Tesla Actions plummeted after Elon Musk’s acquisition of Twitter, eliminating nearly US$114 billion of the company’s market value. Embora is still great, it’s not hard to see why this is happening. Ever since Twitter accepted Musk’s “best and final” offer to sell the company for US$54.20 a share, an almost instantaneous wave of speculation has erupted over his ability to operate a social media platform that was never known. has been to Wall Street. But more than Twitter’s dire financial forecasts and the state of crisis of its ad companies, a major problem is that Musk is still able to effectively fill his positions at Tesla and add another company to his portfolio.
To lead Tesla, Musk currently heads SpaceX, the world’s largest private space transportation company. Neuralink aims to usher in a new era of neural human-machine interface under Musk’s leadership, while The Boring Company rekindles its Hyperloop dreams. SpaceX is also entering a new business path after signing agreements with JSX and Hawaiian Airlines to provide low-latency commercial in-flight Wi-Fi services through its Starlink satellites on Earth’s low-cost carrier. Suspended will say Musk’s travel schedule as a leader is busy, and adding Twitter — with all its social media woes to reboot — is just an open invitation to business transportation. On the other hand, the press coverage of Musk’s takeover of Twitter has not been exactly indulgent.
And it looks like Tesla investors will feel the pinch from all this uncertainty and intermittent waves of speculation. In accordance with a story by The Washington Post, Tesla’s stock price rose 12%, eliminating more than US$100 billion in the company’s market cap. That’s better than what Musk paid for Twitter. Musk’s vast personal wealth is largely tied to Tesla’s stock, so his proposed liquid wealth was reduced to more than $25 billion after the accident. Since Musk’s financial plan to take over Twitter required him to raise nearly $21 billion in shares against his partnership with Tesla, he may need to sell more Tesla stock in concert with the banks to offset the stock’s depreciation.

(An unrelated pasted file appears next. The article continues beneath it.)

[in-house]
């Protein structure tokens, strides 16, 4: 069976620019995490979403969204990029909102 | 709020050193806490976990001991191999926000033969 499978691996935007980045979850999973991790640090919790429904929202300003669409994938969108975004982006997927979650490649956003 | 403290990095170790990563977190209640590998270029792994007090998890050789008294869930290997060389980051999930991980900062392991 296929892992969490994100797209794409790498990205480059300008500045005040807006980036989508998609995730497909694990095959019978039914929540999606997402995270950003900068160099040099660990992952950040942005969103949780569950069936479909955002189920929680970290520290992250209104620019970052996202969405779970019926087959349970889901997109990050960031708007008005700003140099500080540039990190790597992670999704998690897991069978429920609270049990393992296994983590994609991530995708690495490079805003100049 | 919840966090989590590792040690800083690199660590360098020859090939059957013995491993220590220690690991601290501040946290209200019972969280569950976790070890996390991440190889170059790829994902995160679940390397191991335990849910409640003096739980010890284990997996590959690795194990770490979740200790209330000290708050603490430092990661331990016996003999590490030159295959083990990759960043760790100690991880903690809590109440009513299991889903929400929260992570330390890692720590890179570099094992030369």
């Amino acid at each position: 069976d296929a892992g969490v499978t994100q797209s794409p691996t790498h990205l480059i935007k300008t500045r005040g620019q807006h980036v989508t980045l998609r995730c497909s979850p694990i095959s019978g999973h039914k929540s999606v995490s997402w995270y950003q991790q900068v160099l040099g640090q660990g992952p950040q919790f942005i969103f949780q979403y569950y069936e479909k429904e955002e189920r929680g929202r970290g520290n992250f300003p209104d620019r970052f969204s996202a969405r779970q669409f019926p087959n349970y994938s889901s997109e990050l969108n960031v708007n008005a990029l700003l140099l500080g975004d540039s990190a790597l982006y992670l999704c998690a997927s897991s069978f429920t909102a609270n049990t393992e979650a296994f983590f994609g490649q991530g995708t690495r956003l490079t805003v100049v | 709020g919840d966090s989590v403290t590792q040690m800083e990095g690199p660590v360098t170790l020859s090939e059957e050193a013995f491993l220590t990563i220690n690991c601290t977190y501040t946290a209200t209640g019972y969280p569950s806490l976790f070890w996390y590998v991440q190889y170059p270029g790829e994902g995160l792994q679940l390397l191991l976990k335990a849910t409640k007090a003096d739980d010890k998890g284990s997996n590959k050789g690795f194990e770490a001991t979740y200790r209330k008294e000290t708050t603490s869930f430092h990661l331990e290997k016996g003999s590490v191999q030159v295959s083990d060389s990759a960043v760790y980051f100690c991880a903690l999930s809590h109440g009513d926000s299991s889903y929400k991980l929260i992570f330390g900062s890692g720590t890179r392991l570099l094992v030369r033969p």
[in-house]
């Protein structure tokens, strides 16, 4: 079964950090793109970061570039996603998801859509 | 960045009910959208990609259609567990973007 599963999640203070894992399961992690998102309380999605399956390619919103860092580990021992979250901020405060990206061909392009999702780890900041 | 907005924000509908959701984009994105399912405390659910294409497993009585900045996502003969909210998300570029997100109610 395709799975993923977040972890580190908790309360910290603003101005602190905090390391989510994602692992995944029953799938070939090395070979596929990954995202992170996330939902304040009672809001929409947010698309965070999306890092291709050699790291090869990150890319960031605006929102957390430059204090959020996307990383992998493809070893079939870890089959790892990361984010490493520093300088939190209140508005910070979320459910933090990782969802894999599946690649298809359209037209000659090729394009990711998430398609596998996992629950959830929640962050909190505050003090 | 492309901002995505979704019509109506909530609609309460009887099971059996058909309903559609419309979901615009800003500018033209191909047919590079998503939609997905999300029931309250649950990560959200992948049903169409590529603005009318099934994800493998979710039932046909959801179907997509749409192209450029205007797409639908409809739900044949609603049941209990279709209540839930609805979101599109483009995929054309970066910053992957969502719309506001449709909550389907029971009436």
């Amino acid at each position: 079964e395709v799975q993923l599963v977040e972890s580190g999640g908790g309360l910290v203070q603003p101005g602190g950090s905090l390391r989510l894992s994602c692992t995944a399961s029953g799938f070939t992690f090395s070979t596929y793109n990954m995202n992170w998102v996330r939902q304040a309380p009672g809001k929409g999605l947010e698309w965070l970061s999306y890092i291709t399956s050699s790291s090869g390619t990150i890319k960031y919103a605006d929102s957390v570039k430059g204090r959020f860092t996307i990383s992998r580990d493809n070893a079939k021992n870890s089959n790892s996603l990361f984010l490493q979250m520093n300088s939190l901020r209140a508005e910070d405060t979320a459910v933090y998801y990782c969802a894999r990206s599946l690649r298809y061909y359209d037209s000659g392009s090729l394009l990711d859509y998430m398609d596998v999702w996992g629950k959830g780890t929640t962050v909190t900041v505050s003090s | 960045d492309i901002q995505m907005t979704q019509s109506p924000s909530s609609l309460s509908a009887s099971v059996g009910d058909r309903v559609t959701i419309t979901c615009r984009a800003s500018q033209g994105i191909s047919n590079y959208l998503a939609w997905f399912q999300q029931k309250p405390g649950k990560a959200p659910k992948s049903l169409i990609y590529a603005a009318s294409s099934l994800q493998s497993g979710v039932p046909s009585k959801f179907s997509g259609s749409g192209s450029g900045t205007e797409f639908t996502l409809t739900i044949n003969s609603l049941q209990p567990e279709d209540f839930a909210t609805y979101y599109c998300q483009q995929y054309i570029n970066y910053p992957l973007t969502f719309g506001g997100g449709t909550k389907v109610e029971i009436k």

But the main question is whether Tesla investors should be concerned. Usually the answer is yes. Tesla has seen impressive growth in recent quarters, breaking production records and selling its recipes to new patamaras. Meanwhile, Musk’s quick Twitter buy made things worse. Experts suggest Musk could be deadlier than it can be controlled with Twitter, especially when it comes to increasing free speech and the storm of content moderation it’s driving at all costs. †Tesla shareholders can’t be happy that Musk has to divert even more attention from encountering electric vehiclessays Oanda analyst Edward Mota, Forbes† There is also historical precedent worth considering here. In the past, Musk’s decisions to divest its shares from Tesla have confused the company on Wall Street, as the most recent example is sending its shares to pay taxes.
But Tesla’s investor concerns don’t stop there, and it’s highly likely that Musk will stay here. Musk has already made thousands of promises to Twitter, before and after the $44 billion purchase. Instead of developing new and meaningful resources, the Tesla boss wants to open up the code algorithm, fight the threat of bots and above all, let freedom of speech flourish. The latter is a ladeira escorregadia because it also opens the doors so that poisonous and deceptive information can get more zeal on the platform. It also means wasting years of content moderation created for Twitter, for less than that already. Musk can’t do it alone, but his recent attacks on Twitter councilors have created an atmosphere of insecurity among Twitter employees.
conformed to internal historically, an exodus of workers is a great possibility. Above all, there is pressure to monetize Twitter to pay our businesses and not lose. The latest piece from the quebra head is Musk’s controversial story with Twitter and how he’s connected to his Tesla business with all that hostile SEC intervention. For better or for worse, Tesla’s fortunes are now more connected to Twitter than ever before, and that should definitely bother investors. Of course, Musk can always waive the deal and walk away after paying a $1 billion fine to focus on Teslabut this will be out of character especially after making major re-events to concerts or Twitter.
Source: The Washington Post, Forbes, Intern